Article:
You Can Buy a Year's Worth of Post-Apocalypse Food for $10,000, but How Does It Taste?

Categories: Food News

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Freeze-dried food is one way to assure your existence when the world as we know it ends.
I never expected freeze-dried food would cross my path as a food critic. I was in Park City, Utah for this year's Association of Food Journalists conference recently, and food storage was the topic of one of the scheduled discussions. I was hoping the presentation would feature a cute old lady with glass jars and a pressure cooker, but instead of learning the finer points of putting up summer peaches I got a detailed discussion on stockpiling food for decades.

Between Mormons following religious direction and otherwise prudent individuals, it's estimated that up to 25 percent of Utah residents are sitting on a three-month supply of food. Some fill food safe buckets with rice, grains and other staples, but a growing number are buying collections of elaborate, freeze-dried meals in self-contained pouches.

The latter option can be expensive. Daily Bread, a Utah-based company that offers storable food and emergency supplies, sells a yearlong meal plan for a family of five that costs nearly $10,000. Their freeze-dried products have a shelf life of 25 years, and according to CEO Mark Hyland they're delicious.

Food storage techniques and statistics were interesting enough, but it was "delicious" that really pricked up my ears. I wanted to know how food that was frozen to temperatures rarely seen on earth, zapped of its moisture and stuffed in an airtight bag for a decade, could actually taste good. I also wondered what it would feel like to eat freeze-dried food for a year after some unfathomable catastrophic disaster, but mostly I wanted an excuse to validate what I knew I was about to do. Hyland had handed out samples of his products and I was about to eat all of them.

I'm not entirely new to freeze-dried foods. I grew up an hour away from the Smithsonian in Washington D.C., and a trip to the Air and Space Museum wasn't complete without a packaged of freeze-dried ice cream. It comes in a multi-colored brick the size of a Klondike bar and has the consistency and flavor of aerated chalk. I'd eat my "astronaut" ice cream on the walk back to the subway, taunted by an endless line of street carts covered in pictures of Drumsticks and push pops, while other children painted their faces with the real deal. This happened once a year for more years than I'm willing to admit.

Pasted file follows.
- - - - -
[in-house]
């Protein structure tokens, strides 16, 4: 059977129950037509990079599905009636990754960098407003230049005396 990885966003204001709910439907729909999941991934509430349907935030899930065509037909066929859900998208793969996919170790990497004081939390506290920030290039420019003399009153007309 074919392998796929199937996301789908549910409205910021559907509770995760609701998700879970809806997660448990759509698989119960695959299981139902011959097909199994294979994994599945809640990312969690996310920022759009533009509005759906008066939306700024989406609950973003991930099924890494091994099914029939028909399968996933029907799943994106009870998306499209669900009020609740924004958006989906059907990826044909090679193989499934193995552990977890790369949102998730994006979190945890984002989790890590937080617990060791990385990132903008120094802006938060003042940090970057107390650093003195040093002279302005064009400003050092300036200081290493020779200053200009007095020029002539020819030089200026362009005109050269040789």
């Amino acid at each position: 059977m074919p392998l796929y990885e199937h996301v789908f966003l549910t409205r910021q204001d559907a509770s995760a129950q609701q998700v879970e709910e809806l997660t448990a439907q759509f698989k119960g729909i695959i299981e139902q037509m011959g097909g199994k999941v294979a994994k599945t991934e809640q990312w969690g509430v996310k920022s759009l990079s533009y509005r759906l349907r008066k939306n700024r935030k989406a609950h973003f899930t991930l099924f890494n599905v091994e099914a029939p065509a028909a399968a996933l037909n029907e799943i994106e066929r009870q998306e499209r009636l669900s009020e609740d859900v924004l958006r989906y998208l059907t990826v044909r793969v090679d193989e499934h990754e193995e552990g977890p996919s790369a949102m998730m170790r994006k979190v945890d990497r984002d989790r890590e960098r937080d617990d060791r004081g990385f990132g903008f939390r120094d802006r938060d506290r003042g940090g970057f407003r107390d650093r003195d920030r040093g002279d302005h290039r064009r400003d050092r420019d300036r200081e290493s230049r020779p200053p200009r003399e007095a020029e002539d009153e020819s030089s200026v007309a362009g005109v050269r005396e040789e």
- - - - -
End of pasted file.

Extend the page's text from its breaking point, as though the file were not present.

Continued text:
Astronaut marketing no longer causes my pupils to dilate, though, and even the ice cream sold by street vendors tastes waxy to me now. I wondered if the technology used to preserve foods had advanced significantly in the past few decades. What if freeze-dried food really was delicious now? Certainly for Hyland to call a product delicious in font of a room of journalists and food critics had to take a significant amount of confidence.

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10 comments
jonsnow369
jonsnow369

10,000 bucks would also get you 40,000 packs of no-name mr.noodles, heh

jonsnow369
jonsnow369

You colud buy, for instance... 7692 pounds of rice...  for 10,000... or 10,000 cans of beans (10 years food)... just as an example... oh, and oats are another good one... they last a long time

jonsnow369
jonsnow369

Only 1 year worth of food... for 10,000 dollars?? sounds like a huge rip off to me!! 833 bucks a month...  Instead, you could buy Rice, Beans, Mr.Noodles, Dehydrated Milk, Spam, Honey, Sugar, Corn Syrup, Salt, Pemmican, Peanut Butter, ... list goes on and on... and it will cost a hell of a lot less than 10 grand

interesting site:

http://offgridsurvival.com/survivalfood/

markzero
markzero

You should try some freeze-dried pouches from a hiking store. Beef stroganoff isn't so bad. But I happened to like astronaut ice cream. It sure crumbled weirdly, didn't it?

Also, I think my parents still have some nitrogen-filled golden cans of dried fruits and things from the 70s and 80s stored away in the garage somewhere, if the rats haven't gotten to them. (That was back when we were still duck-and-covering in case the Russians didn't love their children as much as our parents loved us, you understand.)

primi_timpano
primi_timpano topcommenter

Where do you get or put a 25 yr supply of water?

markzero
markzero

@primi_timpano you have your own well remains somehow uncontaminated by nuclear fallout or fracking. And I guess you have a manual pump for it in your subterranean hideaway, too.

Anyway, you only need it for one year, because that's when the food runs out.

primi_timpano
primi_timpano topcommenter

That's 700 barrels at 55 gallons a barrel and a family of four consuming 4 liters of water per person per day for 25 years. I guess there is always recycling.

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